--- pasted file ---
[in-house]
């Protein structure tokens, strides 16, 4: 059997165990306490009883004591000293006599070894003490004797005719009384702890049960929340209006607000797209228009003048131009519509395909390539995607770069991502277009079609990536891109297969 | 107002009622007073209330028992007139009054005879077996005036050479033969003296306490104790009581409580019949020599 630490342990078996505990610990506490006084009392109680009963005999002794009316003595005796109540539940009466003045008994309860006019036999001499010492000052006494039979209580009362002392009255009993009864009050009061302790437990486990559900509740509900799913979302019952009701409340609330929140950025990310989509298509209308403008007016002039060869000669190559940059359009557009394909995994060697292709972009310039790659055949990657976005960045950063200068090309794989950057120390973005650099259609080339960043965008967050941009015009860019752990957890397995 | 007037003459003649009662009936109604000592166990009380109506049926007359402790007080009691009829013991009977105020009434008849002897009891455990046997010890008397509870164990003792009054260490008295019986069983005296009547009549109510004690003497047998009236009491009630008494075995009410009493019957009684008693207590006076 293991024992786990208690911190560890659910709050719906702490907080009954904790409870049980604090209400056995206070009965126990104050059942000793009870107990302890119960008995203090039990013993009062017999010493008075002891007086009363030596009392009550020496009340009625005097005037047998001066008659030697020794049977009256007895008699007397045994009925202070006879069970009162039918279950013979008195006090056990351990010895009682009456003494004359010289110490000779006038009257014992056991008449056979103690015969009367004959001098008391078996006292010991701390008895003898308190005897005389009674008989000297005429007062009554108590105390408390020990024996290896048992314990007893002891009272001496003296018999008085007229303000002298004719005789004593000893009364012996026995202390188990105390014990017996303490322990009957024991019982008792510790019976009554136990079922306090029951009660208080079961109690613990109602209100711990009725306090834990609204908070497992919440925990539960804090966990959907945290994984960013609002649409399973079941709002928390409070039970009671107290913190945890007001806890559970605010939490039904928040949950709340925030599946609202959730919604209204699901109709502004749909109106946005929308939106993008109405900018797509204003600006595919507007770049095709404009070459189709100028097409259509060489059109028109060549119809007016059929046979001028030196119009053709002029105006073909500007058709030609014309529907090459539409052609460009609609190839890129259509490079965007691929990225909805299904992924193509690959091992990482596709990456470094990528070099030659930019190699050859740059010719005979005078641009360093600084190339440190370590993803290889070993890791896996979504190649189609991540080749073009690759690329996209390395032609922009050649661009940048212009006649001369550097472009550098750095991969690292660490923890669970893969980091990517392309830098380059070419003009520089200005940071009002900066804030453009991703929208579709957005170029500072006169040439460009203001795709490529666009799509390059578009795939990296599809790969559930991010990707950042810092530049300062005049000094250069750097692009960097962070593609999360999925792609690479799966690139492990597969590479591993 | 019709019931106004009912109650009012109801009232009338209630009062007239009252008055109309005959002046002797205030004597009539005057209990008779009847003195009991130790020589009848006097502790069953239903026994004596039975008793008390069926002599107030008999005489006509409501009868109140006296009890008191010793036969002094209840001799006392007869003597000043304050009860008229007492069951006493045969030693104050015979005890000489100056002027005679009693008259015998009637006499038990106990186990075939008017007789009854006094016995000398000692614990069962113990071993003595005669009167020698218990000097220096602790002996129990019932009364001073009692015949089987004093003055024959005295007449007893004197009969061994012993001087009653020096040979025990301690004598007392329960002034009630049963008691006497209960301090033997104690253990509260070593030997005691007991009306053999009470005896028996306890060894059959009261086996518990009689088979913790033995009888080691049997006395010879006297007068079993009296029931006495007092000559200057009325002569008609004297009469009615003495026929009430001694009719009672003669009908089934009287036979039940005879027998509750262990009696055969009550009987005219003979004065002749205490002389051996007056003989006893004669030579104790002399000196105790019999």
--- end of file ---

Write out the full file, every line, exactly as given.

[in-house]
């Protein structure tokens, strides 16, 4: 059997165990306490009883004591000293006599070894003490004797005719009384702890049960929340209006607000797209228009003048131009519509395909390539995607770069991502277009079609990536891109297969 | 107002009622007073209330028992007139009054005879077996005036050479033969003296306490104790009581409580019949020599 630490342990078996505990610990506490006084009392109680009963005999002794009316003595005796109540539940009466003045008994309860006019036999001499010492000052006494039979209580009362002392009255009993009864009050009061302790437990486990559900509740509900799913979302019952009701409340609330929140950025990310989509298509209308403008007016002039060869000669190559940059359009557009394909995994060697292709972009310039790659055949990657976005960045950063200068090309794989950057120390973005650099259609080339960043965008967050941009015009860019752990957890397995 | 007037003459003649009662009936109604000592166990009380109506049926007359402790007080009691009829013991009977105020009434008849002897009891455990046997010890008397509870164990003792009054260490008295019986069983005296009547009549109510004690003497047998009236009491009630008494075995009410009493019957009684008693207590006076 293991024992786990208690911190560890659910709050719906702490907080009954904790409870049980604090209400056995206070009965126990104050059942000793009870107990302890119960008995203090039990013993009062017999010493008075002891007086009363030596009392009550020496009340009625005097005037047998001066008659030697020794049977009256007895008699007397045994009925202070006879069970009162039918279950013979008195006090056990351990010895009682009456003494004359010289110490000779006038009257014992056991008449056979103690015969009367004959001098008391078996006292010991701390008895003898308190005897005389009674008989000297005429007062009554108590105390408390020990024996290896048992314990007893002891009272001496003296018999008085007229303000002298004719005789004593000893009364012996026995202390188990105390014990017996303490322990009957024991019982008792510790019976009554136990079922306090029951009660208080079961109690613990109602209100711990009725306090834990609204908070497992919440925990539960804090966990959907945290994984960013609002649409399973079941709002928390409070039970009671107290913190945890007001806890559970605010939490039904928040949950709340925030599946609202959730919604209204699901109709502004749909109106946005929308939106993008109405900018797509204003600006595919507007770049095709404009070459189709100028097409259509060489059109028109060549119809007016059929046979001028030196119009053709002029105006073909500007058709030609014309529907090459539409052609460009609609190839890129259509490079965007691929990225909805299904992924193509690959091992990482596709990456470094990528070099030659930019190699050859740059010719005979005078641009360093600084190339440190370590993803290889070993890791896996979504190649189609991540080749073009690759690329996209390395032609922009050649661009940048212009006649001369550097472009550098750095991969690292660490923890669970893969980091990517392309830098380059070419003009520089200005940071009002900066804030453009991703929208579709957005170029500072006169040439460009203001795709490529666009799509390059578009795939990296599809790969559930991010990707950042810092530049300062005049000094250069750097692009960097962070593609999360999925792609690479799966690139492990597969590479591993 | 019709019931106004009912109650009012109801009232009338209630009062007239009252008055109309005959002046002797205030004597009539005057209990008779009847003195009991130790020589009848006097502790069953239903026994004596039975008793008390069926002599107030008999005489006509409501009868109140006296009890008191010793036969002094209840001799006392007869003597000043304050009860008229007492069951006493045969030693104050015979005890000489100056002027005679009693008259015998009637006499038990106990186990075939008017007789009854006094016995000398000692614990069962113990071993003595005669009167020698218990000097220096602790002996129990019932009364001073009692015949089987004093003055024959005295007449007893004197009969061994012993001087009653020096040979025990301690004598007392329960002034009630049963008691006497209960301090033997104690253990509260070593030997005691007991009306053999009470005896028996306890060894059959009261086996518990009689088979913790033995009888080691049997006395010879006297007068079993009296029931006495007092000559200057009325002569008609004297009469009615003495026929009430001694009719009672003669009908089934009287036979039940005879027998509750262990009696055969009550009987005219003979004065002749205490002389051996007056003989006893004669030579104790002399000196105790019999």